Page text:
If you’re a visual person like me, there’s a lot to like about Pinterest. Even just looking through other people’s pins can be a rewarding experience. Art, architecture, photography… if it can be presented in a visual format, you’ll find it there, often times neatly categorized and begging to be looked through. That’s right, folks… it’s not all hair braids and outfits. Ideas and inspiration flow freely, and while it’s true there’s a bit of an emphasis on cooking and crafts, the site certainly isn’t limited to just those things. Yes, the site is primarily used by women, but for the life of me I can’t figure out why it’s not more universally accepted. There’s something there for everyone, and if you’re not finding material to suit you, all you have to do is pin your own images and see if anyone responds in kind. People can also repin your pins, which is the equivalent of Tumblr’s “reblog”. Want to see more pictures of torn down Dodge Charger engines? Pin ’em!

I keep comparing Pinterest to Tumblr, but it’s important to note that they’re not interchangeable. Unlike Tumblr, Pinterest is for visual media only, which means that pure text posts aren’t possible, and as such it can’t be used as a true blog. One thing that I find somewhat refreshing however is the fact that Pinterest doesn’t allow nudity. There are times when I’m at work or just sitting around killing time with Small Boy in my lap, and at those times I don’t feel that Tumblr is a place I can go. You never know what might show up there. Pinterest is pretty family friendly, and that’s cool to me.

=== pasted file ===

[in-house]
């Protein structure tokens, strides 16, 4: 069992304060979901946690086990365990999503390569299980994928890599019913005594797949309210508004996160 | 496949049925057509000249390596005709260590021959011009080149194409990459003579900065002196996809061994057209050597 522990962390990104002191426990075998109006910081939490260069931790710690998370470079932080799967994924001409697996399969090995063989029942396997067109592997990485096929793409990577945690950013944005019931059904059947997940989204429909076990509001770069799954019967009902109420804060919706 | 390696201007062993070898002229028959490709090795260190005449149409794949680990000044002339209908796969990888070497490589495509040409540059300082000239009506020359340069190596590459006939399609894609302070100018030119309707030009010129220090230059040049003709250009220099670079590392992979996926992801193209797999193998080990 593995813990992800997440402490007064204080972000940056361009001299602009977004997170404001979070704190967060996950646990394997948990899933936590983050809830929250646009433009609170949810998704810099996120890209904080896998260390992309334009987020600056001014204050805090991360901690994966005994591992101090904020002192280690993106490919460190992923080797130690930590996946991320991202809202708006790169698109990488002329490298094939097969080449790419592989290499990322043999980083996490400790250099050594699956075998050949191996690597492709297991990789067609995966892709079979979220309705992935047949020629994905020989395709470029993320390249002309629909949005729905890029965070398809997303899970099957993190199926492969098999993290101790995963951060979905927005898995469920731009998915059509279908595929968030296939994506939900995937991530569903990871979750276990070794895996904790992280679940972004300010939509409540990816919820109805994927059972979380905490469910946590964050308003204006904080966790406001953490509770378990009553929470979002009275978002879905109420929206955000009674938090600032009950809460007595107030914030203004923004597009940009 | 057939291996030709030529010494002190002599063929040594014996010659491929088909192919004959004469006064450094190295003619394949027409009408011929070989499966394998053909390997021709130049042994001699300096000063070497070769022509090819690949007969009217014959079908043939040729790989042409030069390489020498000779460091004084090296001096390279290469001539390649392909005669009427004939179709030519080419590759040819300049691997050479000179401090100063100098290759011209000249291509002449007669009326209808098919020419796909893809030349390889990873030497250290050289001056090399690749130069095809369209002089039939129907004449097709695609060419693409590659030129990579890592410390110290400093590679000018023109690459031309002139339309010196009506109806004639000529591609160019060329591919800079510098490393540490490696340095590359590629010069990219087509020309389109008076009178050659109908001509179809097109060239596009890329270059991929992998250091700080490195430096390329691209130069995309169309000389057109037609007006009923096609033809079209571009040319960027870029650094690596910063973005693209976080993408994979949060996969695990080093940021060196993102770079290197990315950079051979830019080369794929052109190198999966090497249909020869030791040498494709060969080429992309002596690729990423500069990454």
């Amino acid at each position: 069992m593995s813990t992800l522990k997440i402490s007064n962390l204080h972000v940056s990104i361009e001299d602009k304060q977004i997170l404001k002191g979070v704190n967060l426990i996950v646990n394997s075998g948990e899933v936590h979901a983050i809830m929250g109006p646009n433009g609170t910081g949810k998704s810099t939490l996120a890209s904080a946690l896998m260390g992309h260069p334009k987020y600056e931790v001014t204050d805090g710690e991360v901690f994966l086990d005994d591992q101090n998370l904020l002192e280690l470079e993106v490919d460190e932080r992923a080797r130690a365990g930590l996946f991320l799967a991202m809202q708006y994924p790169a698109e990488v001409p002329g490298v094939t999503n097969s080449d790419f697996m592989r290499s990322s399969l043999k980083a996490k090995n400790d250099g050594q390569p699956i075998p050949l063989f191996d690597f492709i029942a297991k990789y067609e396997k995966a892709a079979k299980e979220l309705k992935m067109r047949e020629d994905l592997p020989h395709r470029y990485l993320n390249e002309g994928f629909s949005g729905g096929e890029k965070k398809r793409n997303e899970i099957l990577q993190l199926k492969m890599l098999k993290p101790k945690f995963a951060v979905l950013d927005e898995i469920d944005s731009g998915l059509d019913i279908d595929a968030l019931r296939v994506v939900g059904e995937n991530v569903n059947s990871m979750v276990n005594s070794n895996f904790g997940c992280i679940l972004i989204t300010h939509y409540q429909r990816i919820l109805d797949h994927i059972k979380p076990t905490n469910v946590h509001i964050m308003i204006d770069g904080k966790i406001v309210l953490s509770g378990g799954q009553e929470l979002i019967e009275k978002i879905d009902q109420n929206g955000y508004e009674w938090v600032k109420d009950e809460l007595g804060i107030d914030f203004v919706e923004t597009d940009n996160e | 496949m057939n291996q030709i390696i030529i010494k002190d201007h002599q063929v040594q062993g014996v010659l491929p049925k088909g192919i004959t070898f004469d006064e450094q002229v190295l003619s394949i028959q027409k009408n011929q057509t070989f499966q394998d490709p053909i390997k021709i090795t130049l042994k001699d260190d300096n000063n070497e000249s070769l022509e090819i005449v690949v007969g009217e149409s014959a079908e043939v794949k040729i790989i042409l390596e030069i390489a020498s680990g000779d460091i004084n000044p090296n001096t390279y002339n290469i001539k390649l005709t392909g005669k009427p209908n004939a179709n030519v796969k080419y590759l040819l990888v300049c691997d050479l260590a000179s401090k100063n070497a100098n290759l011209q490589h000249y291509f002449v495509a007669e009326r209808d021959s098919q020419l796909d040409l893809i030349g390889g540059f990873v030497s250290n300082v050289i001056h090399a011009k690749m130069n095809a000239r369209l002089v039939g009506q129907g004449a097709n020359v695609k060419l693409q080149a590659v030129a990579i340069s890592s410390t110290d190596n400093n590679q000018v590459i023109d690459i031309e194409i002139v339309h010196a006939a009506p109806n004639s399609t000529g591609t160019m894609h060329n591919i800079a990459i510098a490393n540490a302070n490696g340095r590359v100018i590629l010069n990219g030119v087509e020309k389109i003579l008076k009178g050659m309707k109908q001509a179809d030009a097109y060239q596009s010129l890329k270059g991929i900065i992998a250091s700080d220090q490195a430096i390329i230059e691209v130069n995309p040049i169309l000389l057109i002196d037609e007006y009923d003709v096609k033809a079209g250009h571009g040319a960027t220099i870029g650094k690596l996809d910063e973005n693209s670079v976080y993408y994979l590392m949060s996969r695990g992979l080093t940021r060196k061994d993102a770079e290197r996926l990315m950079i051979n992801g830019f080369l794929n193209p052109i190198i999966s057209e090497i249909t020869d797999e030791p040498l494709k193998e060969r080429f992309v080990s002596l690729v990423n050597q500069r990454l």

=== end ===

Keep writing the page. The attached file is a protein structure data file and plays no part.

At first, I didn’t “get” Pinterest. I didn’t see the point, and I wanted nothing to do with it. That’s changed, however, and I absolutely love it now. If you’d like to follow me on Pinterest, please feel free. I don’t have much up as I just got started, but I’m sure once I get going it’ll be hard for me to stop! I’m thinking about abandoning my Tumblr in favor of this more mature and refined option. Do you or anyone you know use Pinterest? Do you like it, or do you just not see the point? Leave me a comment and let me know!

Skyrim

The Elder Scrolls V: Skyrim

It's all about carrying spoons.